Several years ago, in trying to transfer some files, I accidentally deleted my wife’s novel. The fact that I’m still alive says more about the lack of loaded weapons in our house than about my wife’s forgiving nature. (She did forgive me, eventually. I think. Maybe.)
Once I got past that horrible, “Oh god, I am so totally cut off from the marital bed!” feeling, the first order of business was to make sure nothing like this ever happened again. I came up with a handful of habits and strategies that have so far protected me (and, more importantly, my wife) from any more data disasters.
So for all you authors worried about having your life’s work destroyed by a careless partner, overeager toddler, or keyboard-strolling pet, here’s a simple guide to making sure everything you write stays written.
Step 1: Copy, Copy, Copy
The simplest way to make sure you never lose your manuscript, or any version of it, is to make copies. Every time you go to edit your work—whether it’s an entire novel, a chapter, short-story or poem—save a copy first. To distinguish one copy from another, put the date in the filename (e.g. GreatAmericanNovel_01_01_2009), or number it (e.g. MyLifeStory_backup1, MyLifeStory_backup2, etc.) or add your own special code (e.g. MyBestseller_DanBrown, MyBestseller_JohnIrving, MyBestSeller_ToniMorrisson, etc.) This prevents you from overwriting one copy with another, and makes it easier to find a previous version, if you need to.
Step 2: It’s On!
Most word-processing programs have auto-backup features that you can turn on or off in the Options or Preferences panel. One option makes a backup of your file every time you open it. If you discover your creative instincts are complete crap that day, you can go back to the original un-mangled version.
Another option saves your file at regular intervals. If your computer crashes while you’re riding a creative tsunami, you won’t lose much.
Turn both of these on. Now.
Step 3: Drive, Baby, Drive
Backup drives are cheap, easy to use, and come in a variety of formats and sizes—from huge, networkable disk arrays to tiny thumb drives that fit on your keychain. My suggestion? Get one thumb drive, and one external hard-drive.
Also known as “flash drives,” they come in everything from black rectangles to colorful animal shapes. There’s even a SpongeBob Squarepants version, if that’s what you’re into it. The smaller sizes (e.g. 2 gigabytes) are fairly cheap, but big enough to hold everything you’ve ever written. The larger sizes (e.g. 16 gigabytes or more) will hold everything you’ve ever written, plus your book trailers, author photos, and favorite time-wasting games.
Since thumb drives are small and easy to lose, they’re best suited for temporary storage. When you finish that climactic scene in your murder mystery, stick a thumb drive in your computer’s USB port, copy the files and voila! Your laptop can crash, a coffee-shop bandit can make off with it, you can spill RedBull into your keyboard—it doesn’t matter. You’re backed up.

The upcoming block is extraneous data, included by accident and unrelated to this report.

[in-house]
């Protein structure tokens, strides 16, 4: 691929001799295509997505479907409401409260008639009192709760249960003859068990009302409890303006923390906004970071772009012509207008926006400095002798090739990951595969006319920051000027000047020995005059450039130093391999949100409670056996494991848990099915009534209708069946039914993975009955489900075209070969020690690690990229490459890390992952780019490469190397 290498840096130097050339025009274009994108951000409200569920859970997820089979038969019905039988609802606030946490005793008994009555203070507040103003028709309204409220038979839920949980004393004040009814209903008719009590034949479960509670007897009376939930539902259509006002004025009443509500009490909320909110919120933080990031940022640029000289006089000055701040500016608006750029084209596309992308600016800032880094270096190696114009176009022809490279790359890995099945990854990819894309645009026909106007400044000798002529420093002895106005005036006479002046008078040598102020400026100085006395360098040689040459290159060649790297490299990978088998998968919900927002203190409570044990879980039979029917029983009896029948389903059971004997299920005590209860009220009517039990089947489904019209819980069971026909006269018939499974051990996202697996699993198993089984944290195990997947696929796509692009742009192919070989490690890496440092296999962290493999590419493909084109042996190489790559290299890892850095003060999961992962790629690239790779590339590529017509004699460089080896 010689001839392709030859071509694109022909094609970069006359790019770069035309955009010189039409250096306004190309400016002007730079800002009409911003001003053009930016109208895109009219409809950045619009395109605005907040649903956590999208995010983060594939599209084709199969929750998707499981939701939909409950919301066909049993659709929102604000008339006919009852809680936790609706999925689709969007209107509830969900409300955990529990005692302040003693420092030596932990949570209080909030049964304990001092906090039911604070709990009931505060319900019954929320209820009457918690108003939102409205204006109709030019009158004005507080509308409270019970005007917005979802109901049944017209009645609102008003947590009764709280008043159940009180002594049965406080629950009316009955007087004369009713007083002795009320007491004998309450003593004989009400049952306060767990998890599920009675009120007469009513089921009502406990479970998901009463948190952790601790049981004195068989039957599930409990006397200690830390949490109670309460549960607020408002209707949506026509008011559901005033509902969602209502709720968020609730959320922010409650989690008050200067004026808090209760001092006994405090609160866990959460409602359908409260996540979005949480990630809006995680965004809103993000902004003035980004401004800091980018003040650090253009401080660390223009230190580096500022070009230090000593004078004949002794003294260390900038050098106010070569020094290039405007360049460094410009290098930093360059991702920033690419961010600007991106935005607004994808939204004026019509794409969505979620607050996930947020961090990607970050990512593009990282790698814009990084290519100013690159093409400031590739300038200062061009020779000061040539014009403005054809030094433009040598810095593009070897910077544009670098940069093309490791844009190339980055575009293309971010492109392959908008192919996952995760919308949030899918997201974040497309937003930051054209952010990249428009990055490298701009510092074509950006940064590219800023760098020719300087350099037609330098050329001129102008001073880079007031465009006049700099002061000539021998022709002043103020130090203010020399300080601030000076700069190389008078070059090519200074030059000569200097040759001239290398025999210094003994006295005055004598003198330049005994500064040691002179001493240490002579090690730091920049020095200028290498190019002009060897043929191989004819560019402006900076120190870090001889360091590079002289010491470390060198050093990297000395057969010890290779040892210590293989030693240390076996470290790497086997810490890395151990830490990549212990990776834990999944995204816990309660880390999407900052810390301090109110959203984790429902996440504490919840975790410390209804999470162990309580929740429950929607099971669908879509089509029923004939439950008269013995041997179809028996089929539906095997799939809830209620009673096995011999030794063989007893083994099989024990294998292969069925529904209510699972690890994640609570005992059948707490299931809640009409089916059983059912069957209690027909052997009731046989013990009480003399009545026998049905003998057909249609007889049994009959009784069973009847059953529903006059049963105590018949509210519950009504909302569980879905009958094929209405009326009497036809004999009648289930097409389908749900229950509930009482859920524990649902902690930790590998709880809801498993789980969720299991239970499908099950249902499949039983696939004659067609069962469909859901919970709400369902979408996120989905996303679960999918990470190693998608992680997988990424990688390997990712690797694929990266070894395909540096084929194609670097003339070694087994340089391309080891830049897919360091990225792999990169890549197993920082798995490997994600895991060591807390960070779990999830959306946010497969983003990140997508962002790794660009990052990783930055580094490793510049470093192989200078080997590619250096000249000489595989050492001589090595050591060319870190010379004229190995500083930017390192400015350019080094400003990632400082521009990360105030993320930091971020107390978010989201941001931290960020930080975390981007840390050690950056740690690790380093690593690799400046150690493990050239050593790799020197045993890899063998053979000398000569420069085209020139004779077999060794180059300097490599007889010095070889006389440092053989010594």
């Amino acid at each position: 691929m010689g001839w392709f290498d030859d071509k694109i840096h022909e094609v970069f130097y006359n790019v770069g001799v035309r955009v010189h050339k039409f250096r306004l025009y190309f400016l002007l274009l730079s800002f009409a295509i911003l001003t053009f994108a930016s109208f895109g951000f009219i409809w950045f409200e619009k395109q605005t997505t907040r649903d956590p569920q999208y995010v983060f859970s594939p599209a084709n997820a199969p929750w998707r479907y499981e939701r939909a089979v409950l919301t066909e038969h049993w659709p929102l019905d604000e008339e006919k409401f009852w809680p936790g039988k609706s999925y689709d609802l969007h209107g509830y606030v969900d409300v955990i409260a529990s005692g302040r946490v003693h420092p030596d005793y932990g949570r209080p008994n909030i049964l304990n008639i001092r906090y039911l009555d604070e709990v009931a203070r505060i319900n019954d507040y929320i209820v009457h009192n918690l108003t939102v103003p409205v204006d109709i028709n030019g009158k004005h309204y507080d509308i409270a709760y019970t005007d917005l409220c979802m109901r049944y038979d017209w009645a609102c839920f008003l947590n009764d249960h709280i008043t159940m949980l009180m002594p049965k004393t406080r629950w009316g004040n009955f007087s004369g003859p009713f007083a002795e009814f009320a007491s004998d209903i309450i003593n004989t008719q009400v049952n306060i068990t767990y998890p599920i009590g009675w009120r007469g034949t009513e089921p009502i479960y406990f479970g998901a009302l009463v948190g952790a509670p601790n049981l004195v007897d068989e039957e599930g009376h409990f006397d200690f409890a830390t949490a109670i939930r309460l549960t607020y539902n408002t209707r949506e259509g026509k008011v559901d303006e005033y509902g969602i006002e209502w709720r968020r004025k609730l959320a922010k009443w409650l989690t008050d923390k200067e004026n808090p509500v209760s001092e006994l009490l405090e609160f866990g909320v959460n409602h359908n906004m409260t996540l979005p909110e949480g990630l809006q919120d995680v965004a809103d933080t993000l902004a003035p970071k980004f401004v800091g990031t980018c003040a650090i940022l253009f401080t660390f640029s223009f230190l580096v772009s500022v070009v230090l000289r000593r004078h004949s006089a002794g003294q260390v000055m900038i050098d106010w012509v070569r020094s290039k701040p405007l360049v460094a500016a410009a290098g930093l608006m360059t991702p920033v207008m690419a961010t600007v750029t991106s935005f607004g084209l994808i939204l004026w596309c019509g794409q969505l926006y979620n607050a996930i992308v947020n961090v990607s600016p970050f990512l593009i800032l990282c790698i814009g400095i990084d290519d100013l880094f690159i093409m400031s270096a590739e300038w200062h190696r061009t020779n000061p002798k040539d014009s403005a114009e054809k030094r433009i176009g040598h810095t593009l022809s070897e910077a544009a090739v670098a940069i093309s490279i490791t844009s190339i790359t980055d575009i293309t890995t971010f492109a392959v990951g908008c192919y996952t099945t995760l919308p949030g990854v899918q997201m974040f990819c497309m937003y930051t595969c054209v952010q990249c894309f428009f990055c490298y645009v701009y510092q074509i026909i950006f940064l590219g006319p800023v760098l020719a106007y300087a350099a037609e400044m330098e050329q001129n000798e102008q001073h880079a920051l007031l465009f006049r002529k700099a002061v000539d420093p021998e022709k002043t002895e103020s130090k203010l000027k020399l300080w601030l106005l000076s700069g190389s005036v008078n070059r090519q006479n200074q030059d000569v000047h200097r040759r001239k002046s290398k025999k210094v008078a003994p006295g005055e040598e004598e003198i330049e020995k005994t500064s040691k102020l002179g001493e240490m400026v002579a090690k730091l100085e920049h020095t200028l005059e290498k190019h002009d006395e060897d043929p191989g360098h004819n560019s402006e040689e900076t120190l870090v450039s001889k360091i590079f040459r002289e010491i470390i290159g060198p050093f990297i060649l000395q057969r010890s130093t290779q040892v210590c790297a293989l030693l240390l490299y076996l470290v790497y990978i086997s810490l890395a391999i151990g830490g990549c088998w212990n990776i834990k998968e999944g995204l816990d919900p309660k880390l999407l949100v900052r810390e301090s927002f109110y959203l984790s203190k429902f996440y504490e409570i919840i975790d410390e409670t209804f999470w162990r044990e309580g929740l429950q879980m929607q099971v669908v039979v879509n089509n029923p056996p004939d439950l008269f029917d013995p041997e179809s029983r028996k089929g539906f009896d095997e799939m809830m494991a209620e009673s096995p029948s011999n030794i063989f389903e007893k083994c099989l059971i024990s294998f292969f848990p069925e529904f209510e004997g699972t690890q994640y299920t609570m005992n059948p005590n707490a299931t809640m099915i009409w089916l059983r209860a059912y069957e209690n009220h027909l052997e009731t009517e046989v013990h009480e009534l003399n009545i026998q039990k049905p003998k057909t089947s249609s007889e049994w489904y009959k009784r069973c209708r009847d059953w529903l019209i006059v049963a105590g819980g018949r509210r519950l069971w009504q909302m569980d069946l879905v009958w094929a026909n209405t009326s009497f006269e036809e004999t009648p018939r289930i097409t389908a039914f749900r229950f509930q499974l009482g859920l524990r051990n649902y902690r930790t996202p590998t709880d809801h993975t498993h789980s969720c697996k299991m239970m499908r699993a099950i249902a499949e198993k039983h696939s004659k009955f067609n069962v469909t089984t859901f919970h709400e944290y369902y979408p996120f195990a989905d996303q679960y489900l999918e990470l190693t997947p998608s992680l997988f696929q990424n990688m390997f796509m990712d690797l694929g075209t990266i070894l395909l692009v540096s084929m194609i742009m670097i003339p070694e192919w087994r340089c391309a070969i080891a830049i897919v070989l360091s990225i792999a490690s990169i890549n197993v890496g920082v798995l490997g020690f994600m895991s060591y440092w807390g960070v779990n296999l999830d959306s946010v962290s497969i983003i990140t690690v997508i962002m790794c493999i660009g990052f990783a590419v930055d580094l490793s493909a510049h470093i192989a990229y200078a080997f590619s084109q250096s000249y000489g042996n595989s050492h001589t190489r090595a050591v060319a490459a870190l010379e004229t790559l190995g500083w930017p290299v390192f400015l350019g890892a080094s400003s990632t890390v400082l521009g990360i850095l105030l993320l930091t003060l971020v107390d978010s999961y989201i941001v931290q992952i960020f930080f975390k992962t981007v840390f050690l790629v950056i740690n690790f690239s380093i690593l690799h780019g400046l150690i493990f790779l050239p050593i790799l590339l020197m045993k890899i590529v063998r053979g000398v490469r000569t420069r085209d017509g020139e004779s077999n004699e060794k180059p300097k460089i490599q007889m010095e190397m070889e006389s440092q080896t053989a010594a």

External Hard Drives
Storage sizes range from about 250 gigabytes (big) to a terabyte (gianormous!), and physical footprints can range from little bricks to cubes the size of your bread machine. Most of them connect via USB or FireWire, but some are networkable.
Choose an external drive that is reliable, easy to setup, and has enough room to hold whatever you’re going to backup. A 100 gigabyte drive can easily hold all your scrivenings. To backup an entire computer, you’ll probably need an external drive the same size, if not bigger, than your internal hard-drive.
Once you’ve got the new drive connected, look for software to perform regularly scheduled backups for you. The Mac (OsX 10.5 and above) comes with Time Machine already installed. Not only does this program work beautifully, it’s incredibly easy to setup. For PCs, there are a world of options: Microsoft’s own backup program, software that may be included with the external hard-drive, and third-party software.
Step 4: Fortress of Certitude
If you want the ultimate in safety, consider using an on-line backup service. For a fee, these companies will let you backup whatever you want, whenever you want to their servers. If your computer crashes, you’re covered. If your house burns down, you’re covered. If there’s a nuclear attack—well, some of these places might even survive that.
Look for a service that works with your operating system (Windows services, Mac services), has a good reputation, and an easy to use interface. Incremental backups (i.e. where the service tracks changes between one backup and another) should also be a priority. That way, if you decide to ditch your third-person narrative and go back to the first-person version you had three months ago, you can get the exact versions of the files you need.
So there you go: the secret to creative (and possibly marital) survival. Stay tuned for Part 2: What to do (or not do) when disaster strikes.